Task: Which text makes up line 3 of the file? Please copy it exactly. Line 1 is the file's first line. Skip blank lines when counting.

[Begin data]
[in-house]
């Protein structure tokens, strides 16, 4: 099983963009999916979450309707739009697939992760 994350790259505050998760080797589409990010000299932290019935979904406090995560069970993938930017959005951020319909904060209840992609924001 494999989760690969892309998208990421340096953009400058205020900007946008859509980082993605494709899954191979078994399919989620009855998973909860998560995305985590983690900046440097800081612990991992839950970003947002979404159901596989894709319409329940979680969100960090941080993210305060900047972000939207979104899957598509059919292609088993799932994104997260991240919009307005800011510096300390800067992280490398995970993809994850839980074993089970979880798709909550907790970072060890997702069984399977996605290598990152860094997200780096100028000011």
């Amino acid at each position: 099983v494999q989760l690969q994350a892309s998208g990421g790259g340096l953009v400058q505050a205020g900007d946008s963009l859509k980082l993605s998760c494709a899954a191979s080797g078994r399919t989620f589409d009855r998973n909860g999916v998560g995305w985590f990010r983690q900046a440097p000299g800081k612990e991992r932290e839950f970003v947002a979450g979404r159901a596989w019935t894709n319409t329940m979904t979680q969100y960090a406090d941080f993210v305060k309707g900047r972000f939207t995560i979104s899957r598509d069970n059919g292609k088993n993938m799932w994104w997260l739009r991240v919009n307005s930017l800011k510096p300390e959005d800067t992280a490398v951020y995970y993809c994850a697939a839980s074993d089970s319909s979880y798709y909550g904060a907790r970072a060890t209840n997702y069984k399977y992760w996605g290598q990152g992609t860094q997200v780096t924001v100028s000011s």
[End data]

């Amino acid at each position: 099983v494999q989760l690969q994350a892309s998208g990421g790259g340096l953009v400058q505050a205020g900007d946008s963009l859509k980082l993605s998760c494709a899954a191979s080797g078994r399919t989620f589409d009855r998973n909860g999916v998560g995305w985590f990010r983690q900046a440097p000299g800081k612990e991992r932290e839950f970003v947002a979450g979404r159901a596989w019935t894709n319409t329940m979904t979680q969100y960090a406090d941080f993210v305060k309707g900047r972000f939207t995560i979104s899957r598509d069970n059919g292609k088993n993938m799932w994104w997260l739009r991240v919009n307005s930017l800011k510096p300390e959005d800067t992280a490398v951020y995970y993809c994850a697939a839980s074993d089970s319909s979880y798709y909550g904060a907790r970072a060890t209840n997702y069984k399977y992760w996605g290598q990152g992609t860094q997200v780096t924001v100028s000011s």